India’s current status as an IT superpower owes much
to the phenomenon of "brain drain"-an extremely sensitive issue with
most Indians, concerning migration of talented manpower to the US. Seen in this
light, any instance of reverse brain drain-of someone coming back from the US
to set up a technology center par excellence here in India-is by all means a
singular achievement. And such an achievement assumes further significance if
the person concerned resists Uncle Sam’s temptations not only on one occasion,
but two, and then comes back to set up a technology company that inspires future
generations. The person concerned is Hemant Sonawala, the founder of the
Hinditron Group of Companies, and the winner of Dataquest’s Lifetime
Achievement award, 2005.
Way back in 1962, Sonawala returned from US after completing
his engineering post graduation studies and a stint with Boeing in Seattle. Back
here, he taught for some time at IIT Bombay, till he decided to head for the
American shores again. This time around he worked in Tektronix for four years
till he decided to pack his bags for good and come back again. Finally, in 1966
he set up Hinditron, a company that from the beginning had a singular focus in
the area of instrumentation and electronic engineering.
Industry’s Views on the Man
"Hemant Bhai’s heart beats for Indian talent, and
He was the first to encourage foreign hardware houses to open
We might not equate him to the Shiv Nadars of the world but he
Even now he is on the organizational front and a member of the
‘Given the socialistic mindset of the government, working in
He has a unique combination of marketing, finance and technology-a
That time in the ’70s when many had come back to India from
Given the socialistic mindset of the government working in India needed a
So, what made him come back to India for the second time?
Sonawala attributes it to the inspiration of Homi Bhabha and Vikram Sarabhai at
the Tata Institute-of fostering in him the interest to understand technology
and use that knowledge to spearhead India’s technical advancements.
Incidentally, President, APJ Abdul Kalam, was Sonawala’s fellow student at
that time. "Subsequently, my motto in life became to share my knowledge and
provide products that would make the nation self-reliant on technology. No
country can ever be totally self sufficient, but it is important for everyone to
be self reliant," says Sonawala.
Walking the Talk
With Sonawala these dreams have not remained mere words. He
has walked the talk throughout his journey of nearly four decades with Hinditron.
Even as early as 1970 he realized that computers would play an important role in
solutions engineering, and he, accordingly, tied up with Digital Equipment to
bring mini computers to India, for the first time. In the mid 70s when CAD was
getting introduced as a technology, Hinditron started a commercial CAD data
center to create its use in applications like Design Circuits of Transmission
Towers, design of mechanical parts such as turbine shift for the Indian Navy.
For this purpose, Hinditron pioneered association with global vendors like
Applicon, AutoCAD, SDRC, and the like.
Then, following IBM’s exit from India, Hinditron brought in
Digital, and subsequently started manufacturing PCs locally. Sonawala realized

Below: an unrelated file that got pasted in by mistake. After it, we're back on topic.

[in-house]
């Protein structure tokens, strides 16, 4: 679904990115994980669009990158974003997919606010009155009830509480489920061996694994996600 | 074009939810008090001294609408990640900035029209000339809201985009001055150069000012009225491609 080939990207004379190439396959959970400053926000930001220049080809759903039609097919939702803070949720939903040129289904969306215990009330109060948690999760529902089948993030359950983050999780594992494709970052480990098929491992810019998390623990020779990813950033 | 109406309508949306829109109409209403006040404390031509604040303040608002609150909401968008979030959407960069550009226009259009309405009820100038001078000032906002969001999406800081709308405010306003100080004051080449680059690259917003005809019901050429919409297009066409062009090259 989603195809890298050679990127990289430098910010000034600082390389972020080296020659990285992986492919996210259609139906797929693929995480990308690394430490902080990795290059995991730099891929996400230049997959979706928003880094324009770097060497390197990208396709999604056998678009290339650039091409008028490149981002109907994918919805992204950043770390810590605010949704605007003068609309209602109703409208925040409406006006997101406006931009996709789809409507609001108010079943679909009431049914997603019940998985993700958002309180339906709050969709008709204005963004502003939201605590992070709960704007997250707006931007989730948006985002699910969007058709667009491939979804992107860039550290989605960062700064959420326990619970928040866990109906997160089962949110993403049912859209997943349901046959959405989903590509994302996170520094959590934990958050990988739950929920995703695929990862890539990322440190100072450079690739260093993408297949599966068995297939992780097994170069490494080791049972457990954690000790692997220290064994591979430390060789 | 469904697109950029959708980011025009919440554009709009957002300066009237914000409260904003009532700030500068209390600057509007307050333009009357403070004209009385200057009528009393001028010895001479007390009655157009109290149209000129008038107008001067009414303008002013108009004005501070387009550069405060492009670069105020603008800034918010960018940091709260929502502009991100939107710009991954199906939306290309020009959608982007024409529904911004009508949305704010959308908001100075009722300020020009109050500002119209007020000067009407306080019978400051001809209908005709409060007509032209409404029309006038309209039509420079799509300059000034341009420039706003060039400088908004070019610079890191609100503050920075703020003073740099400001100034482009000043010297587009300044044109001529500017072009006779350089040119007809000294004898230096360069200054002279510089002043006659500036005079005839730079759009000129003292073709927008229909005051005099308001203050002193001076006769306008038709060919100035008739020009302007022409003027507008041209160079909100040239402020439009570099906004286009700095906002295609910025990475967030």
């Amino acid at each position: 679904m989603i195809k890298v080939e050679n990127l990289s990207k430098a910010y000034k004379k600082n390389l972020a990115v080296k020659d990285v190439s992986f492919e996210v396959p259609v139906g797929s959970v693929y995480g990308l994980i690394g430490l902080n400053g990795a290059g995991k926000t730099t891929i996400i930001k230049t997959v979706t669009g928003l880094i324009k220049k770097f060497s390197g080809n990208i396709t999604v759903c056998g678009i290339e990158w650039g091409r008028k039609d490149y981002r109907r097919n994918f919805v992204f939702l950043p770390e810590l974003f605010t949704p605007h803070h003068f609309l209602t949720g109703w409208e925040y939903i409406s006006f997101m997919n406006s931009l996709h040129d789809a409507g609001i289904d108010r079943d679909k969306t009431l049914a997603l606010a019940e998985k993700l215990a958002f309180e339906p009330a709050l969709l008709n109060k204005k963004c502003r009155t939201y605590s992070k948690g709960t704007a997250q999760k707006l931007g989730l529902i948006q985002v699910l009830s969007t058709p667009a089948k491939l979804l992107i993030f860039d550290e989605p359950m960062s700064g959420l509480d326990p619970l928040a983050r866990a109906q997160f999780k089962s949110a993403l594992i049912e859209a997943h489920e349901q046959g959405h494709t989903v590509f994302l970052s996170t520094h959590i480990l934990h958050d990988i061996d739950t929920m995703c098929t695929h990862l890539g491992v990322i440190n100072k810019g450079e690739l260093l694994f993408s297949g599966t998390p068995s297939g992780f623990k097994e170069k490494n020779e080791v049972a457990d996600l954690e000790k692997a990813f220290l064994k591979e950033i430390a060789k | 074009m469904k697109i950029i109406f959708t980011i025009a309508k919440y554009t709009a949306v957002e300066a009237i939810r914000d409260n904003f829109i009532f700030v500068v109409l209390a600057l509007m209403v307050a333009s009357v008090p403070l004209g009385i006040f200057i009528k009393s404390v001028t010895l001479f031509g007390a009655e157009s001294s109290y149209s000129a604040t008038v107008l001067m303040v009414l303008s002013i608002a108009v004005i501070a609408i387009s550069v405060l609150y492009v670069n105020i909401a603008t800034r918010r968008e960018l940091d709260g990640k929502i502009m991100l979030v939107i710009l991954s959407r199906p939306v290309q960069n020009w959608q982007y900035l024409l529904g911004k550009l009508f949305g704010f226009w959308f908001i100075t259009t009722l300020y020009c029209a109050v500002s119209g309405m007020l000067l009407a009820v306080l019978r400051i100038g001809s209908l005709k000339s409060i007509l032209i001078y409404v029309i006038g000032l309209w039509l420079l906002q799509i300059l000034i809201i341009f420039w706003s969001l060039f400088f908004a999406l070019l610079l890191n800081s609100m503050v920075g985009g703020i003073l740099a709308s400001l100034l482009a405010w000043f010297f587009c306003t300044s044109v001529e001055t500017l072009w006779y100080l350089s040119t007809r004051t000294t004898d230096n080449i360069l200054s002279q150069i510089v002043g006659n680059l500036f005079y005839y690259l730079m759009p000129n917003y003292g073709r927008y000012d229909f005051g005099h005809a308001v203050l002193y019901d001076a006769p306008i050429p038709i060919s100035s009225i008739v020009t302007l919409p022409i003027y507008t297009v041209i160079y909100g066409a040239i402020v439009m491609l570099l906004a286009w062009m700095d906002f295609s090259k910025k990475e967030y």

the importance of local manufacturing and, accordingly, for technology transfer,
formed three JVs with Digital, Tektronix (he had brought their oscilloscope to
India earlier) and Schiller AG in the mid 80s. Though subsequently, Hinditron
also ventured into software engineering in applications like diagnostic software
with PCBs, logistic systems, process controllers, fiber optics test equipment,
logic analyzers and micro processor development systems. In fact, Hinditron was
the first Indian company in the US to market its software engineering services.
However, Sonawala does not think much of India’s current
software services scenario-he would rather prefer engineering services to
flourish. "But I’m not undermining the achievements of software services;
in fact it has helped us greatly in building our brand equity in the US,"
he clarifies. In fact, he reminisces that when Azim Premji was starting Wipro’s
software services business, he had wished him luck but he himself had decided
not to go that way. Today, even though financially Wipro is on a much stronger
wicket than Hinditron, Sonawala has no regrets. "My aim was never to make
money but to build engineering, and IT excellence surrounding it in this
country. And, Hinditron has been successful in this endeavor. We must outsource
our brain power, but not technical coolies."
The Inspired and the Inspiration
Talking of legacy, one of his big contribution has been
nurturing a range of talent in India. Harish Mehta of Onward Technologies, Balu
Doraisamy of HP, Bhaskar Pramanick of Sun Microsystems, Pravin Gandhi have all
been managers at Hinditron at one point or the other. He has even inspired some
of them to become entrepreneurs. Besides, he has done some sterling work for the
Government, though, in most of these cases, Hinditron remained in the
background. They developed the online reservation system for Indian Railways
(sub-contracted by CMC), worked on the first simulated landing system for HAL’s
supersonic aircraft, co-operated with the Air Force to build network for ARPA,
and, as the head of CSI, designed the DOEACC accredited program curricula.
Sonawala lists four people as his source of inspiration-R
Narsimhan, who was director in-charge of computing at TATA Institute, FC Kohli,
the grand old man and father of Indian IT industry, Professor PVS Rao, who
inspired and encouraged him to take up initiatives for the physically impaired
(a cause very close to his heart), and Dr S Ramani, who has been associated with
NSCT, HPISO, and Silverline Technologies.